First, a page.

Since 2000, childhood immunisation coverage in Italy among children below 24 months of age has stayed above 95% for diphtheria, tetanus, pertussis, poliomyelitis, hepatitis B and Haemophilus influenzae type b. Since 2004, the coverage rate for measles, mumps and rubella has been more than 85% [7]. No national data on the vaccine coverage are available for boosters and for 10-yearly boosters.

Immunisation rates in the Piedmont Region are high; in particular, coverage rate for tetanus toxoid (usually administered as a hexavalent vaccine) has always been equal to and in recent years even higher than the national average, ranging from 96.3% to 98.7% during the 2003-2005 period [8].

In Piedmont, childhood vaccination is provided by the immunisation clinics of the Local Health Units. Eligible children are actively offered and administered recommended vaccines, which are free of charge. At the same time, Local Health Units provide surveillance of infectious diseases, immunisation coverage and vaccine refusals.

In developed countries, objection to vaccination is the main risk factor for tetanus among children [9]. In Piedmont, objection to childhood immunisation is rare, accounting for less than 1% of children (range 0.0 – 2.5% according to the geographical area), and it is generally due to personal belief [8]. Regional immunisation guidelines prescribe that parents who delay immunisation without medical grounds or explicitly refuse it must receive from immunisation clinics additional and detailed information about vaccine preventable diseases, risks and benefits of immunisation and risks of missed vaccination. This is followed by a discussion with a physician from the immunisation clinic, who should make the best effort to facilitate an informed choice. Finally, parents who decide against vaccination are requested to sign a “refusal-to-immunise” waiver.

Anti-vaccine groups are quite active in Italy and publicise their theories through public conferences and on the Internet, a source that parents widely use for health information. Vaccine safety has received considerable media attention in Italy during the latest years. Newspaper articles and television programmes reported stories of parents who claimed their children had been damaged by a vaccine. Moreover, the views of individuals (including some physicians) and groups who oppose immunisation are usually widely covered by the media. As a result, parental concerns over vaccination safety issues have risen in recent years. At the same time, since universal immunisation produced an impressive decrease in the incidence of vaccine-preventable diseases, parents are not aware of the devastating effects of poliomyelitis, diphtheria, tetanus, measles and other vaccine-preventable diseases and therefore they may be unable to weigh up the true benefits and risks of vaccination [10].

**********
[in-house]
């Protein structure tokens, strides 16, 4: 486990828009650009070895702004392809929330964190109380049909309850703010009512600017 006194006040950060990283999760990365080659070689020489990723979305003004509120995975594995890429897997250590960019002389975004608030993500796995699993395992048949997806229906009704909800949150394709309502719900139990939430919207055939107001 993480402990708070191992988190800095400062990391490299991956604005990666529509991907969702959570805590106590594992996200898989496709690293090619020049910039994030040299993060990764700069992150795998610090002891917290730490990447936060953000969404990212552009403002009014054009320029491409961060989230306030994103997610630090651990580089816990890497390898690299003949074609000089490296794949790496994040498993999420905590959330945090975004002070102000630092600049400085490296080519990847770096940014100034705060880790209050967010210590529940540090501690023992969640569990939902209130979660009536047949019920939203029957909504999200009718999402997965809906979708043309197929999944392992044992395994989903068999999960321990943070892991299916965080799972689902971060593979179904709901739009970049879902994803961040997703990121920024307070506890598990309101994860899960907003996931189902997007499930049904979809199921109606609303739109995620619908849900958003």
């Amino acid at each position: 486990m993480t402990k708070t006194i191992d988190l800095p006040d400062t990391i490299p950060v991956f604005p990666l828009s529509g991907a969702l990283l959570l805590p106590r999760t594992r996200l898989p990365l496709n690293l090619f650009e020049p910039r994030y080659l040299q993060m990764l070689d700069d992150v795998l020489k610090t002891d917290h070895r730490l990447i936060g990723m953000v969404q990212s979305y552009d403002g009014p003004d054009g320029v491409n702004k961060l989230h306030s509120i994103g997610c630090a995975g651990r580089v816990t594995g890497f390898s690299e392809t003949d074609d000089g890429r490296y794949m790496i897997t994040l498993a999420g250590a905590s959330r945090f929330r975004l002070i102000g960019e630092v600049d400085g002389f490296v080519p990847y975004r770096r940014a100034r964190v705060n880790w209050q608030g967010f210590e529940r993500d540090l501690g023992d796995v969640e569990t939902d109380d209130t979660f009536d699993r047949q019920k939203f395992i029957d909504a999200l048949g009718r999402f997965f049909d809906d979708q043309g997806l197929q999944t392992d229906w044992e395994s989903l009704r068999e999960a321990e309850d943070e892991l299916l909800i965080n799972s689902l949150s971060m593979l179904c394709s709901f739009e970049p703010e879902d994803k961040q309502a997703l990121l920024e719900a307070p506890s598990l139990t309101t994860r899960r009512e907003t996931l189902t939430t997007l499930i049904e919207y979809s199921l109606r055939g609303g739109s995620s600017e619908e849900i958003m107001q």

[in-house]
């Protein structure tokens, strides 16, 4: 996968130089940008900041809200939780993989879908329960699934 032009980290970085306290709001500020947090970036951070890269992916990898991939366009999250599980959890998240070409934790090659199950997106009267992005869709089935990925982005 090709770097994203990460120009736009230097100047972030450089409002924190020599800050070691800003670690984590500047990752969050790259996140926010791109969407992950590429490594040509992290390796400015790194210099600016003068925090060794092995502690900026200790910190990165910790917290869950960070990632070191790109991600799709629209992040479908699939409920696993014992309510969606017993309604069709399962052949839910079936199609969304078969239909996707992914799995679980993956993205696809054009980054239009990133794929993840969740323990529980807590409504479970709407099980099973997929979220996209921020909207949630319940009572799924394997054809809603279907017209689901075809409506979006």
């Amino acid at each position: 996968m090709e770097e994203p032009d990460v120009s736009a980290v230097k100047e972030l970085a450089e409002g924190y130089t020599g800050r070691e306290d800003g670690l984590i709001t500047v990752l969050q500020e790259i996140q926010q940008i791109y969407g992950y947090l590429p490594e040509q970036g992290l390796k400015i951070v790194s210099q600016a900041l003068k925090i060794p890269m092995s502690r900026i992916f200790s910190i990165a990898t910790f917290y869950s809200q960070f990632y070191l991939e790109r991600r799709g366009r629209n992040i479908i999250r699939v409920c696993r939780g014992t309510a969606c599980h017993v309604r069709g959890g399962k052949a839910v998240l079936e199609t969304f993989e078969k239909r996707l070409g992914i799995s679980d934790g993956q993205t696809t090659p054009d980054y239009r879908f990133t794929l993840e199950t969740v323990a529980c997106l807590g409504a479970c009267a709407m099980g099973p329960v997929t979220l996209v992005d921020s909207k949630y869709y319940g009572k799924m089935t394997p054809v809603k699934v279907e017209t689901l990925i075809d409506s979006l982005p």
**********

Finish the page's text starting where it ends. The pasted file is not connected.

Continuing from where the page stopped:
In such a context, health care providers should be very clear that many common beliefs about the risks of immunisation are not supported by scientific evidence and that avoiding or postponing immunisation because of a false contraindication may have serious consequences. Furthermore, health professionals should educate parents in order to correct any misinformation about immunisation and to provide them with the best knowledge to make an informed decision [11].

  1. Grüber C. Childhood immunisations and the development of atopic disease. Arch Dis Child. 2005;90:553-5.
  2. Kummeling I, Thijs C, Stelma F, Huber M, van den Brandt PA, Dagnelie PC. Diphtheria, pertussis, poliomyelitis, tetanus, and Haemophilus influenzae type b vaccinations and risk of eczema and recurrent wheeze in the first year of life: the KOALA Birth Cohort Study. Pediatrics 2007;119(2):e367-73. Available from:
  3. Network italiano dei servizi di vaccinazione. Guida alle controindicazioni. 3^ edizione. 2005. Available from:
  4. Galazka AM. The immunological basis for immunisation series: Module 3-tetanus.WHO/EPI/GEN/98.13.1993. Geneva: World Health Organization;1993. Available from:
  5. Pedalino B, Cotter B, Ciofi degli Atti M, Mandolini D, Parroccini S, Salmaso S. Epidemiology of tetanus in Italy in years 1971-2000. Euro Surveill 2002;7(7):103-110. Available from:
  6. Ministero della Salute. Malattie infettive. Ricerca dati epidemiologici. Available from:
  7. Ministero della Salute. Coperture vaccinali. Available from:
  8. Regione Piemonte. Epidemiologia Piemonte. Coperture e attività vaccinali Regione Piemonte. Available from:
  9. Fair E, Murphy TV, Golaz A, Wharton M. Philosophic objection to vaccination as a risk for tetanus among children younger than 15 years. Pediatrics. 2002;109(1):E2. Available from:
  10. Chen RT, Orenstein WA. Epidemiologic methods in immunization programs. Epidemiol Rev. 1996;18(2):99-117. Available from:
  11. Douglas S. Diekema and the Committee on Bioethics. Responding to Parental Refusals of Immunization of Children. Pediatrics 2005;115;1428-1431